What happens when a content strategy is based upon a suspect business concept? The user experience will become the first casualty.
It has been a long time since AOL’s CD-ROMs were as ubiquitous as today’s Facebook comments. AOL is foisting ubiquity of another sort upon us in the form of dubious content.
Business Insider just posted a leaked 58-page guide AOL provides to their editorial staff. Titled somewhat ominously “The AOL Way,” the guide resembles a proper content strategy in many ways, replete with a very basic wireframe, a page table, some content production workflows, audience info, and more.
Yes, content strategy is the way
There has been quite a bit of discussion around The AOL Way document leak. Much of it points to the abhorrent content-farm practices at the core of their business strategy.
Regardless if one agrees with the content farm method or not, (and I do not), this leak points out that AOL has a thoroughly considered content strategy. The goals in the document are a stretch. The means of getting the content created are dubious and unsavory. But, this fact remains: they have done their homework.
But, you have to start with a sound premise
This raises the larger, more frightening question: What happens when a client’s business practices, aims and goals are suspect? How does a content strategist resolve the cognitive dissonance that this brings about?
The first reaction is to question a business’ decision makers and stakeholders in the project. But, often the business aims, goals, and directives will come from much higher in an organization. Legacy mindsets and practices hold firm. Shareholders and boards must be appeased. A certain strata within the company may want change, but others do not.
Ultimatum situations of “change this or I am leaving with my principles” may be too scary for most employees to consider. Those charged with creating a content strategy in a situation like this will follow Theodore Roosevelt’s maxim of “Do what you can, with what you have, where you are.” Improvise. Make do.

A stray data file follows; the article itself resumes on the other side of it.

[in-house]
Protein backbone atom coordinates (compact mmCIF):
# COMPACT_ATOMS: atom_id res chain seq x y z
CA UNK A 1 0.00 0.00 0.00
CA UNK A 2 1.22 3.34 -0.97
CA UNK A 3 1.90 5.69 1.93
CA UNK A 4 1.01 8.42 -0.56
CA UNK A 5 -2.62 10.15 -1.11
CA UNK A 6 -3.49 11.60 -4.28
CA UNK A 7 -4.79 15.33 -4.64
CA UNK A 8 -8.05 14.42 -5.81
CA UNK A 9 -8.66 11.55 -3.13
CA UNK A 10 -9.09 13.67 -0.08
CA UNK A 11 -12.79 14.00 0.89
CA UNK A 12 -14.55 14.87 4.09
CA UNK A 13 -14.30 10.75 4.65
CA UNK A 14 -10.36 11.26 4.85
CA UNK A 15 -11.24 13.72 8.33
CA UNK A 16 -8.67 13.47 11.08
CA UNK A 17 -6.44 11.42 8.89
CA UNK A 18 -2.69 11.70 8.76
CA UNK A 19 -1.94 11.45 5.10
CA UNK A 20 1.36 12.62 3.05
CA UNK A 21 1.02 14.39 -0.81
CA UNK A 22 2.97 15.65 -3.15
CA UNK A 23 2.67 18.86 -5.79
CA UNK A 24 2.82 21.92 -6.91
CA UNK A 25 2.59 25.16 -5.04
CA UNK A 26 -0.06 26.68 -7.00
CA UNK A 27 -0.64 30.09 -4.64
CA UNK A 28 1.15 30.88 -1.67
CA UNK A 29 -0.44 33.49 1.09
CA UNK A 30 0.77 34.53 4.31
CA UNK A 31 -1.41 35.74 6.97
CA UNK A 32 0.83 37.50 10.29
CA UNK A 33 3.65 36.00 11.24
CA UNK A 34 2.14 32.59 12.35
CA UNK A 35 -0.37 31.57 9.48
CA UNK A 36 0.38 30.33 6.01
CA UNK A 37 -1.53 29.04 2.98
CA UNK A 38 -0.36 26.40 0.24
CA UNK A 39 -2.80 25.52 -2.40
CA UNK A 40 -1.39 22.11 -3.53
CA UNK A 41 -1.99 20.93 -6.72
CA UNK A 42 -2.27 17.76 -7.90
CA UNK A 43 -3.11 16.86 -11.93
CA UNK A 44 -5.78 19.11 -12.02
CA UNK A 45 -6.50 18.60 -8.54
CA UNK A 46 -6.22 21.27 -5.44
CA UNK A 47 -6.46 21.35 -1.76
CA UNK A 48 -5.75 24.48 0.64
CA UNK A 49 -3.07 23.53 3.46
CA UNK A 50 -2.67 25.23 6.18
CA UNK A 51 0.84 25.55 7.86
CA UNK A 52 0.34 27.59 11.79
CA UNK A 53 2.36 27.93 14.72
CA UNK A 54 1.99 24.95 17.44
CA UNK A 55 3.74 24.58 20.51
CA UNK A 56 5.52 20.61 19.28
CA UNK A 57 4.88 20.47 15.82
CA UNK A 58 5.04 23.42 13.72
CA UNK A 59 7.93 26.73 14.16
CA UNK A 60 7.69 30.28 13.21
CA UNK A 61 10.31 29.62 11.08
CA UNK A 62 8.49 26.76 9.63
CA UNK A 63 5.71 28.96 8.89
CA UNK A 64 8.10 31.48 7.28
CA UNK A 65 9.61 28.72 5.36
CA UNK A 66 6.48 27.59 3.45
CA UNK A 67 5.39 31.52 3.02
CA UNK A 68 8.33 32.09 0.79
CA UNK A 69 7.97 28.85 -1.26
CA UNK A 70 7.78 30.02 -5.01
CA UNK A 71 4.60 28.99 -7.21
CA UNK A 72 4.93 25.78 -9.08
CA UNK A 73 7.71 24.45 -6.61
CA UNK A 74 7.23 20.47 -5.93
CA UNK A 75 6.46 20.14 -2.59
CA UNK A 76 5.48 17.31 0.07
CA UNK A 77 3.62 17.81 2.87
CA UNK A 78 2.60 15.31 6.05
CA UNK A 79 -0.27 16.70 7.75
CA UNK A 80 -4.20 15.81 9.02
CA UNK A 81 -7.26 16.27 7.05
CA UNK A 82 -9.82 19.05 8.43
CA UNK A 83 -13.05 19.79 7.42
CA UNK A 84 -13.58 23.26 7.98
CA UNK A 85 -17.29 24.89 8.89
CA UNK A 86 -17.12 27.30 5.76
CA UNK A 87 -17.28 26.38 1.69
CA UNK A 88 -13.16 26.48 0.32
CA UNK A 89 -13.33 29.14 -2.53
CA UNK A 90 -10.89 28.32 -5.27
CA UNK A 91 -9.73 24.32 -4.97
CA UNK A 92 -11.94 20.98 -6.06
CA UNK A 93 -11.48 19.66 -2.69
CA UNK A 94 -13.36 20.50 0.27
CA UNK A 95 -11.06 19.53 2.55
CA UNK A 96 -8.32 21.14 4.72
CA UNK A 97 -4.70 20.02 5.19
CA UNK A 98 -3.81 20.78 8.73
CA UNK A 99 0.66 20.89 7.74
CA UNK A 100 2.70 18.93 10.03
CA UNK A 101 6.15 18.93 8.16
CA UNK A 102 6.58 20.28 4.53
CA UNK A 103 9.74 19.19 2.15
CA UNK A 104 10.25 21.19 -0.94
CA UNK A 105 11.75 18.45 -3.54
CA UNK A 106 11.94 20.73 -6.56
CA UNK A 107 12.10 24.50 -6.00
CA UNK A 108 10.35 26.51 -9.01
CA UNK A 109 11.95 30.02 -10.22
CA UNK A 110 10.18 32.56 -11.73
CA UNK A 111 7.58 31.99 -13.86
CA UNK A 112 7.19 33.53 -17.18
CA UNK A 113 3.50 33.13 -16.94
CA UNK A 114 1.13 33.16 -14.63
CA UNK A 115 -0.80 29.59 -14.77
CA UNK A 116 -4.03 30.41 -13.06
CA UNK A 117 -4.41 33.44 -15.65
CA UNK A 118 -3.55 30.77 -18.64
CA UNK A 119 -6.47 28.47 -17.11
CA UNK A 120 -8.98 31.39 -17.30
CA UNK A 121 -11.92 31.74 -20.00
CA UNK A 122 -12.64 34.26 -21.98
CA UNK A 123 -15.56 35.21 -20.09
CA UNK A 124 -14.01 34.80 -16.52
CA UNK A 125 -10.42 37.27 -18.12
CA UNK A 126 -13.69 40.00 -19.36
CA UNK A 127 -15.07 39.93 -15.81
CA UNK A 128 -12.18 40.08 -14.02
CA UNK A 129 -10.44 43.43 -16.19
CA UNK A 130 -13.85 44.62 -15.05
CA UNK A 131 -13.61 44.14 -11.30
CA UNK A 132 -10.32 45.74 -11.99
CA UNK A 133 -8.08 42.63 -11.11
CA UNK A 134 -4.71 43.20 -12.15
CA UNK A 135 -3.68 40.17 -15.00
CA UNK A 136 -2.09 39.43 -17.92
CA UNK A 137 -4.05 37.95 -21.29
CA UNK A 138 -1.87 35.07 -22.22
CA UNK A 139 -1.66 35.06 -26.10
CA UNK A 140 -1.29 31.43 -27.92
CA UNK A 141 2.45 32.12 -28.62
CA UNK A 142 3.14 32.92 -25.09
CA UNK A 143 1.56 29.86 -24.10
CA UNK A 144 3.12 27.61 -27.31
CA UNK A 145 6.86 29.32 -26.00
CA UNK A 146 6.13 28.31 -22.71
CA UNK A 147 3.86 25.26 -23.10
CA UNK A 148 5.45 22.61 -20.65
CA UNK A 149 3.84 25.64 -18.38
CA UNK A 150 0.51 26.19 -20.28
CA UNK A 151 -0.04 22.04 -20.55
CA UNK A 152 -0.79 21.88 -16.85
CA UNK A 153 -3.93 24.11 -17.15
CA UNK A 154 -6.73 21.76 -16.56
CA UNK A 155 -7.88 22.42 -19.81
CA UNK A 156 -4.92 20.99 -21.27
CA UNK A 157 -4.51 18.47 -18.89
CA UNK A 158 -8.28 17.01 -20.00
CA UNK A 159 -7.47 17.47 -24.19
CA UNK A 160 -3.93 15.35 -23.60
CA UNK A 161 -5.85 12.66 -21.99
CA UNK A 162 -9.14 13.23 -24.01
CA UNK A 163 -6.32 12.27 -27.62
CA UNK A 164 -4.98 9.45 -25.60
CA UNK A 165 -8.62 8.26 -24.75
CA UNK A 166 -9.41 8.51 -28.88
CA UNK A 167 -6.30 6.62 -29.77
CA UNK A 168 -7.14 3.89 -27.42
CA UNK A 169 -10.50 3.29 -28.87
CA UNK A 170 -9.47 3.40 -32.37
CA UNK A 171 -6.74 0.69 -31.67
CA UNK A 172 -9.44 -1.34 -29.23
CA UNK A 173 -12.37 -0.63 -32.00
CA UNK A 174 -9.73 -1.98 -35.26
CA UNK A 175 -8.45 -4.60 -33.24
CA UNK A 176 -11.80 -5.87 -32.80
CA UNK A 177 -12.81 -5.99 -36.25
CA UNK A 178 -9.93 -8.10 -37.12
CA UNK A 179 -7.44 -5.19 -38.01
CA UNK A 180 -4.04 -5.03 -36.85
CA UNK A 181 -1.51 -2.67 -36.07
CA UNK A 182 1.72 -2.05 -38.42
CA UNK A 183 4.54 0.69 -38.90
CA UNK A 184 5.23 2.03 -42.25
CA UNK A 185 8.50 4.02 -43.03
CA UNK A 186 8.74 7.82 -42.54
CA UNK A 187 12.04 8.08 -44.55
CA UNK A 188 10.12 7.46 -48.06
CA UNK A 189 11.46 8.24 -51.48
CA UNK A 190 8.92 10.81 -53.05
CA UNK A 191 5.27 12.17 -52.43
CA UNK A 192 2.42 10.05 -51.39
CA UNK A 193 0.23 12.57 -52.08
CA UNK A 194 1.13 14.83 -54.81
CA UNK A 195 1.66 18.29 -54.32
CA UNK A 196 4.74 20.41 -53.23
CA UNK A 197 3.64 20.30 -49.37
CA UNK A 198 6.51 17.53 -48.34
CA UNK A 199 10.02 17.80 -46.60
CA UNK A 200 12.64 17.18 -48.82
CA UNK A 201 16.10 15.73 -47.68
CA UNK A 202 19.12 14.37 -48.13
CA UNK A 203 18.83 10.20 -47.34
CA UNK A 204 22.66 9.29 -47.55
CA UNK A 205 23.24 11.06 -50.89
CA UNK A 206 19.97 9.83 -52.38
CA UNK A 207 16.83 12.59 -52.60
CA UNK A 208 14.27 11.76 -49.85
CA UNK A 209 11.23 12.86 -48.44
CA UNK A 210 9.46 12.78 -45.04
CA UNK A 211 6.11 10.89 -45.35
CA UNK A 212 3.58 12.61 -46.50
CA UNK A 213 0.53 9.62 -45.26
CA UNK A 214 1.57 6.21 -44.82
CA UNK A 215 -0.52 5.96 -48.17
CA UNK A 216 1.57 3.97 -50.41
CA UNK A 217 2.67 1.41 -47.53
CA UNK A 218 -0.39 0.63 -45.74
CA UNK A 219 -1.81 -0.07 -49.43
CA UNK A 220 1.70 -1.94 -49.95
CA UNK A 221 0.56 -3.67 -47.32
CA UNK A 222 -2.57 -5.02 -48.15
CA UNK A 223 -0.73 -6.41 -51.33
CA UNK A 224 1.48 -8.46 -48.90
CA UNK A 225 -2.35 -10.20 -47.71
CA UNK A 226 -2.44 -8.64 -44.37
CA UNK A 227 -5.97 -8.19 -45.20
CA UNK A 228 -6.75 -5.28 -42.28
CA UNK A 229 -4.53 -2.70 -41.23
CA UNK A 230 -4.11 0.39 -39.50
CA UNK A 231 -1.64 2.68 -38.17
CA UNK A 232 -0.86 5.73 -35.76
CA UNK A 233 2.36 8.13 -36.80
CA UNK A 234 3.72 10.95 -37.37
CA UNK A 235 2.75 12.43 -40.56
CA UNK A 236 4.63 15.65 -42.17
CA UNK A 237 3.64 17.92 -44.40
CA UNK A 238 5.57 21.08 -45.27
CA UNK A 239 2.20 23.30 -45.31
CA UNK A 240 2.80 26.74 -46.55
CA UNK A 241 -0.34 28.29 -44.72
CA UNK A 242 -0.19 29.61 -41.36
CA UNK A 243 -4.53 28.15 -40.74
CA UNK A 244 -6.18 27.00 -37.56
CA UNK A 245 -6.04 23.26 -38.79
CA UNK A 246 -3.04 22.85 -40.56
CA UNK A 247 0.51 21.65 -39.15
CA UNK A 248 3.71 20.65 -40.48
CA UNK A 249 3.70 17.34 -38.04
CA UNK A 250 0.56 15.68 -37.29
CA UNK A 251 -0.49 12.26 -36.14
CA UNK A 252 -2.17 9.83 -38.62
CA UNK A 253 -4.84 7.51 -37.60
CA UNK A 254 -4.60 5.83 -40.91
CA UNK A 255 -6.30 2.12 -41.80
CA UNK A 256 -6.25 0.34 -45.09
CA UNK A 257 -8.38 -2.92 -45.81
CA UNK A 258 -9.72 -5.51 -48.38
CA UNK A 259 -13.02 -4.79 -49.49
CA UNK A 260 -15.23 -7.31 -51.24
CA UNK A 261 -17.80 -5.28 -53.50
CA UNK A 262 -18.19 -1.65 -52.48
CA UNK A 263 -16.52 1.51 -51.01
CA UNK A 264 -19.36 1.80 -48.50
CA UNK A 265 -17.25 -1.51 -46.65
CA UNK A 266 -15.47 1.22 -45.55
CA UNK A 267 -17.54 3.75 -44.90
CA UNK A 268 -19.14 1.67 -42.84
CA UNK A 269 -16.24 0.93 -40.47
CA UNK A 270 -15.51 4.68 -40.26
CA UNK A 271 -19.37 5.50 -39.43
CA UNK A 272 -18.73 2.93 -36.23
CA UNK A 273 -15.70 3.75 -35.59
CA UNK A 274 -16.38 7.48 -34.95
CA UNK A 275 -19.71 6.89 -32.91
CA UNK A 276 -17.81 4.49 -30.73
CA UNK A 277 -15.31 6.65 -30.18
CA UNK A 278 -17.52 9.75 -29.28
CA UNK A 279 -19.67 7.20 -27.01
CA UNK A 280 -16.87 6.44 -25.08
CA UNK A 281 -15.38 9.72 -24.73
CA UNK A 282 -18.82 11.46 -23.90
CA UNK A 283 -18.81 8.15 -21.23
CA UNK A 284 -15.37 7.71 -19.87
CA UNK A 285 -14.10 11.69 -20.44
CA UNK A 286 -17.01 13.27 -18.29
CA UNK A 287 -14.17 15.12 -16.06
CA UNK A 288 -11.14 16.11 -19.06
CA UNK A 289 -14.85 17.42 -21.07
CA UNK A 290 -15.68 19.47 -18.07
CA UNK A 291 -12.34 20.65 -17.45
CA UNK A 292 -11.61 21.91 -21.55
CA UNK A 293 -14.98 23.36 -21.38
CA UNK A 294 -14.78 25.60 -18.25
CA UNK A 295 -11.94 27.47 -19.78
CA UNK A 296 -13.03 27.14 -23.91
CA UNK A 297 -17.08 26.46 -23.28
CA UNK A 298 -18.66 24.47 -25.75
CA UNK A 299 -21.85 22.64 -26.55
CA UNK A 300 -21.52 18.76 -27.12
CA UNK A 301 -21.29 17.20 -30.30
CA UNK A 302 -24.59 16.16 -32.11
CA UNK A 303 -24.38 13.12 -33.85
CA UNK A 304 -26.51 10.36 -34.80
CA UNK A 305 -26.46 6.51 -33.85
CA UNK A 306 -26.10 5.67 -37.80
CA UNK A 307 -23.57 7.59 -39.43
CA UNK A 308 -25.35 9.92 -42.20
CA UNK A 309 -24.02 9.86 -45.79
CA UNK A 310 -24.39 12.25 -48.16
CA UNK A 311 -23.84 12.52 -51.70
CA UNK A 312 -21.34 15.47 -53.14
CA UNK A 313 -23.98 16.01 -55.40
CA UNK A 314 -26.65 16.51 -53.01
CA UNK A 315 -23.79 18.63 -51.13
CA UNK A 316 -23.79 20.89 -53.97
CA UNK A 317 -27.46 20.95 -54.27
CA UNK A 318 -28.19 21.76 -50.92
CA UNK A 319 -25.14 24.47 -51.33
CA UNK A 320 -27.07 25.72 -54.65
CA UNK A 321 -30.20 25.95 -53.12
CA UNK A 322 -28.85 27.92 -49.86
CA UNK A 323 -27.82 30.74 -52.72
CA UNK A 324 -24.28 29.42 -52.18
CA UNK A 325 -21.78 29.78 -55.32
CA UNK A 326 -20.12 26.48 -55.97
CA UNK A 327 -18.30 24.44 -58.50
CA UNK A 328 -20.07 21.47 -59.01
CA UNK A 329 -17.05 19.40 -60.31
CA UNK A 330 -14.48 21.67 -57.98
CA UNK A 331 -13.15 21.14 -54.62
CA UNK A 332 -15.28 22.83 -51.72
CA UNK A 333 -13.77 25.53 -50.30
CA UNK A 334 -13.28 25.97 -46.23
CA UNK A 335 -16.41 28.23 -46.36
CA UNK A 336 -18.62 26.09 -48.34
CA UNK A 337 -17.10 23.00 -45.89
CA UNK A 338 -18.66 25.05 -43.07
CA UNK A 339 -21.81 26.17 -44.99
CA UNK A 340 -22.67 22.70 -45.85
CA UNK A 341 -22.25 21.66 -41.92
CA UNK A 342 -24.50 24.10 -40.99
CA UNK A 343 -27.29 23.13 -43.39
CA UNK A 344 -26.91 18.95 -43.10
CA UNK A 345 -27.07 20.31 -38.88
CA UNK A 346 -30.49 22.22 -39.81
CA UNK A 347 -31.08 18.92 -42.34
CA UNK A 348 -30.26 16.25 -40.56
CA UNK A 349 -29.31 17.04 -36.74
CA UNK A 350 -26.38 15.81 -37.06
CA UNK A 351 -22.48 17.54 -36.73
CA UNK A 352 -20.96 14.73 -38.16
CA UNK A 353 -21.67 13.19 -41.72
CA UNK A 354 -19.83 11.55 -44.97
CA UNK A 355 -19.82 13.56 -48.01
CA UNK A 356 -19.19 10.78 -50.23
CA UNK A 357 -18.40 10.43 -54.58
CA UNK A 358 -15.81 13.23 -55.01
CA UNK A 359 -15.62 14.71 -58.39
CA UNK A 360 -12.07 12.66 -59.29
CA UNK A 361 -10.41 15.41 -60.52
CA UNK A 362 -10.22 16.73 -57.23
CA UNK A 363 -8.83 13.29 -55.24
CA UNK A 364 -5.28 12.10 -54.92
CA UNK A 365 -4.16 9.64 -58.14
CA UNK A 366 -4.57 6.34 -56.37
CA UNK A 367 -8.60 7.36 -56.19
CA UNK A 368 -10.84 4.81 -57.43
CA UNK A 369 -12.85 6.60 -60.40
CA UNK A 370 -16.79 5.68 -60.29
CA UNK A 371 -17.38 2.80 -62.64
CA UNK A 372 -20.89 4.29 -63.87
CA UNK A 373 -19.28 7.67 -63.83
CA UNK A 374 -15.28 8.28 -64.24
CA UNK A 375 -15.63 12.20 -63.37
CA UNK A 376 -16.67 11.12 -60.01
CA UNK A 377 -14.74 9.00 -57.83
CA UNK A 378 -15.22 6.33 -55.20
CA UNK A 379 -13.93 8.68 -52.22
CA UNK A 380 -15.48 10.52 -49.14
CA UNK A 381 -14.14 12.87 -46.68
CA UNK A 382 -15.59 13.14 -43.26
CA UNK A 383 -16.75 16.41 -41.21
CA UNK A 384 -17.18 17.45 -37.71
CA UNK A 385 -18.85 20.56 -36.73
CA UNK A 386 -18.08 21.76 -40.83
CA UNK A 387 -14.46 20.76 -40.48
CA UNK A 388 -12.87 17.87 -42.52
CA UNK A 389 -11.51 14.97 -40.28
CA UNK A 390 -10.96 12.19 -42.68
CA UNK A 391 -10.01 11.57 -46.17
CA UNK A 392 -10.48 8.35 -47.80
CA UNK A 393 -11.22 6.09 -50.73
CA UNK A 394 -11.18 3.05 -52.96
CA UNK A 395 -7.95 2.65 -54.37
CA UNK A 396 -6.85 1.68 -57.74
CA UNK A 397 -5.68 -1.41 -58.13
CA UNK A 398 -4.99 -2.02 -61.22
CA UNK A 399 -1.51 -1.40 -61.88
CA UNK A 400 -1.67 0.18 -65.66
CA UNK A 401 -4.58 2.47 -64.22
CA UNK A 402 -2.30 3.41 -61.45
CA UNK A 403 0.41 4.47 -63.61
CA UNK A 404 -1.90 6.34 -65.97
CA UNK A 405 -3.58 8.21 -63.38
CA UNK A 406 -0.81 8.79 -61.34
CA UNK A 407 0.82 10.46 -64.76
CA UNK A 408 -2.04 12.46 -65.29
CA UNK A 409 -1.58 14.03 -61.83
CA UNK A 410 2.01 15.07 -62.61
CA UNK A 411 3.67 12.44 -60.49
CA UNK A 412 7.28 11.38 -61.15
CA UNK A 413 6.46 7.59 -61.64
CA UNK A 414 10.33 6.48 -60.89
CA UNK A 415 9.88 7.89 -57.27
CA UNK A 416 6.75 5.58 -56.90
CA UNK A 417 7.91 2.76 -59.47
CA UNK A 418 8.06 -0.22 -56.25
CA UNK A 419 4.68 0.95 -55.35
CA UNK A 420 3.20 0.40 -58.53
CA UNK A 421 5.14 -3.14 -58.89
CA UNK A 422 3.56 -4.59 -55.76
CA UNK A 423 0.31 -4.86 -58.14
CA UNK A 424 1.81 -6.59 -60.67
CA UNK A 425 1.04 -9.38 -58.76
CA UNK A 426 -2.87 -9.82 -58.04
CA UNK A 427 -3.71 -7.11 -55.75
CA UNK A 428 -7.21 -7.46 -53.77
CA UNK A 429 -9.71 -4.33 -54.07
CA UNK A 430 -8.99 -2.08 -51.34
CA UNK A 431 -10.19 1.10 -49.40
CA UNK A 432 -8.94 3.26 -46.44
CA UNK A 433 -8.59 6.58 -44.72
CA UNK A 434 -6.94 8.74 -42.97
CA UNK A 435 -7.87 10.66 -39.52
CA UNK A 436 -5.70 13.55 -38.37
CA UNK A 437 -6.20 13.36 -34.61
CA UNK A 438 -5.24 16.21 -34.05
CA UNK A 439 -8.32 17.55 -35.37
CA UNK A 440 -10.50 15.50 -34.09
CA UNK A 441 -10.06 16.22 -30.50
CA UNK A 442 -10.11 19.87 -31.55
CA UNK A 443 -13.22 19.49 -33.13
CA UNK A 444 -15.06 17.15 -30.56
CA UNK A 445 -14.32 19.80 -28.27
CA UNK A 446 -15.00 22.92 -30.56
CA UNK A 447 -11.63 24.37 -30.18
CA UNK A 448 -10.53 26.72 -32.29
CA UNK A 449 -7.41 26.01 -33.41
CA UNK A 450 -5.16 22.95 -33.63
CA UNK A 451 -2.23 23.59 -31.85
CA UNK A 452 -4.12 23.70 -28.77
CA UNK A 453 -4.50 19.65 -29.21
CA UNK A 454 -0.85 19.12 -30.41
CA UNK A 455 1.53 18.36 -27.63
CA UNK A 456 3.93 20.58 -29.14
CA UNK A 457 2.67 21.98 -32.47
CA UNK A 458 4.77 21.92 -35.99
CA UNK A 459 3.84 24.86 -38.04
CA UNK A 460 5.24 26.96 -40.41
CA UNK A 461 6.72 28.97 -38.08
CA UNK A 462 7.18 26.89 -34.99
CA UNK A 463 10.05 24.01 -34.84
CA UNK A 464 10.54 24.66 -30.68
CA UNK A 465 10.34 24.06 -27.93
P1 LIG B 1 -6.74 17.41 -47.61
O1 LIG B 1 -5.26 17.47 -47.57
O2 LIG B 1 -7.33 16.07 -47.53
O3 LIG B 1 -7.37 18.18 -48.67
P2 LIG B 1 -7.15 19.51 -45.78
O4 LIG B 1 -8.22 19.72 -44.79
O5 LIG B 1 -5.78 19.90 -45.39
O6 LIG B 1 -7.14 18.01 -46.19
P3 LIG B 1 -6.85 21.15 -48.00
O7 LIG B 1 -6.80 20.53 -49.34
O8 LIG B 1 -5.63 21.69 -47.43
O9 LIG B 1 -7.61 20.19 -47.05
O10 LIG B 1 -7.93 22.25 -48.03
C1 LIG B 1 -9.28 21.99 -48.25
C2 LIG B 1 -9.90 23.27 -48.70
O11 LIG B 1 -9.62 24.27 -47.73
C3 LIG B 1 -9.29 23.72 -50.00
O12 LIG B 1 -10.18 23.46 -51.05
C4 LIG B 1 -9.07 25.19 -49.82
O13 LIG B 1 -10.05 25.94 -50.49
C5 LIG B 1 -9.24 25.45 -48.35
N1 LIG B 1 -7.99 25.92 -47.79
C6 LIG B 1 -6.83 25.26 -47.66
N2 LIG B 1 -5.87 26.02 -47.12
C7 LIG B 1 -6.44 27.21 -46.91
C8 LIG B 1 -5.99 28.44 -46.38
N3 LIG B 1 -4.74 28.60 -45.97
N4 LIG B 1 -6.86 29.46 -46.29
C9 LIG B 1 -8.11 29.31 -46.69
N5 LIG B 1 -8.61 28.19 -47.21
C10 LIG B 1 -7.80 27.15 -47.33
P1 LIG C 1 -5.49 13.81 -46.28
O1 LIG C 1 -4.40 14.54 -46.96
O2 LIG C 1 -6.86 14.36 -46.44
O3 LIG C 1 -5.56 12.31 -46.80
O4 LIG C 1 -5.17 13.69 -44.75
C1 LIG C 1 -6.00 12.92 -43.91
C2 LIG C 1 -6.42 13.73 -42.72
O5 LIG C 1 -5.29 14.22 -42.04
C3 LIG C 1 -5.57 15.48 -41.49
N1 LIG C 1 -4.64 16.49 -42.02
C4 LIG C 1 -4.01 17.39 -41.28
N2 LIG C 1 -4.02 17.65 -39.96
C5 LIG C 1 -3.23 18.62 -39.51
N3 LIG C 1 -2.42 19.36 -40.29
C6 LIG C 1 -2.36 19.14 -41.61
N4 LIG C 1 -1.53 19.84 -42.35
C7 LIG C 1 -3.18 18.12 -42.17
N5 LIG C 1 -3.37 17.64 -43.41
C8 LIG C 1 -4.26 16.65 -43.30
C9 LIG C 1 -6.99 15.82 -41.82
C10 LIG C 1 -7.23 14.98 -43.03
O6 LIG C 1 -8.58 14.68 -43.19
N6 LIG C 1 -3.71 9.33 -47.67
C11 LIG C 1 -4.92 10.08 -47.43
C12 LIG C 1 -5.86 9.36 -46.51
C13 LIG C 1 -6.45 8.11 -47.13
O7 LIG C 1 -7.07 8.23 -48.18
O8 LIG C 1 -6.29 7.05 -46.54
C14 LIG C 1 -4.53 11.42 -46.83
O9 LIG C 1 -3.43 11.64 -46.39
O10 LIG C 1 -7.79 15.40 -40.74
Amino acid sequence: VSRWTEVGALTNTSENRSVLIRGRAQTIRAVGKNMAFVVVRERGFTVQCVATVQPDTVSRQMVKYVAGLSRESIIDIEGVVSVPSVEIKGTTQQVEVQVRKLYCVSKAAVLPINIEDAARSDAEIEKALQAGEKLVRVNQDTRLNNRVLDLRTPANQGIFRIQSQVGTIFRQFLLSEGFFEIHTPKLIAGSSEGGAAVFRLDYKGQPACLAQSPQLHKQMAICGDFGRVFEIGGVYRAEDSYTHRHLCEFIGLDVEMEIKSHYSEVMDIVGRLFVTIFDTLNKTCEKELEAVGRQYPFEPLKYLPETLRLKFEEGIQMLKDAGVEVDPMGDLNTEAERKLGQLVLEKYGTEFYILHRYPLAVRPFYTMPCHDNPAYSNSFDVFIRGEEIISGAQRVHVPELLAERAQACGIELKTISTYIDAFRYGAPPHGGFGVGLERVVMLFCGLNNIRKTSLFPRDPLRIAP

Could this have happened at AOL? If it did happen, what’s next?
Bad content = bad user experience
A few years ago. I had a need for a clock radio. I went to the store and bought one. It was cheap. It didn’t hold a radio station in tune. The buttons were SERIOUSLY fragile. Some didn’t work at all. One day later, I returned it, and vowed to stay away from this clock radio brand for life.
It seems that AOL is doing the same thing as this shameful clock radio manufacturer:
That clock radio maker tried to fill an unmet need. They designed and manufactured something that was technically a clock radio. There was a fancy, full color box. The chrome buttons were shiny. It was sold where clock radios were sold. On the shelf, it sat right next to others that were more expensive and more substantial. A clock radio that does not work does not meet a user need.
A portion of AOL’s plan uses the content farm production method. As The AOL Way guide shows, vast amounts of this low-quality content will be produced. (See a “farmed” example below.) It will be written in a way that games search engine algorithms, launching it to top spots in searches. This content will clog search engines, crowding out other, more viable content. Just like that clock radio.
Content creators and publishers need content to fill a business need. That content must be useful and usable. A business’ reckless disregard for the end user or the end product will invariably create a poor user experience. No matter how carefully they craft the content strategy.
Perhaps the new head of content at AOL, Arianna Huffington, will make some changes for the better. Let’s hope so, anyway.
For an example of questionable content as produced by a content farm, see this video tutorial on how to use the Caps Lock and Shift buttons on a keyboard: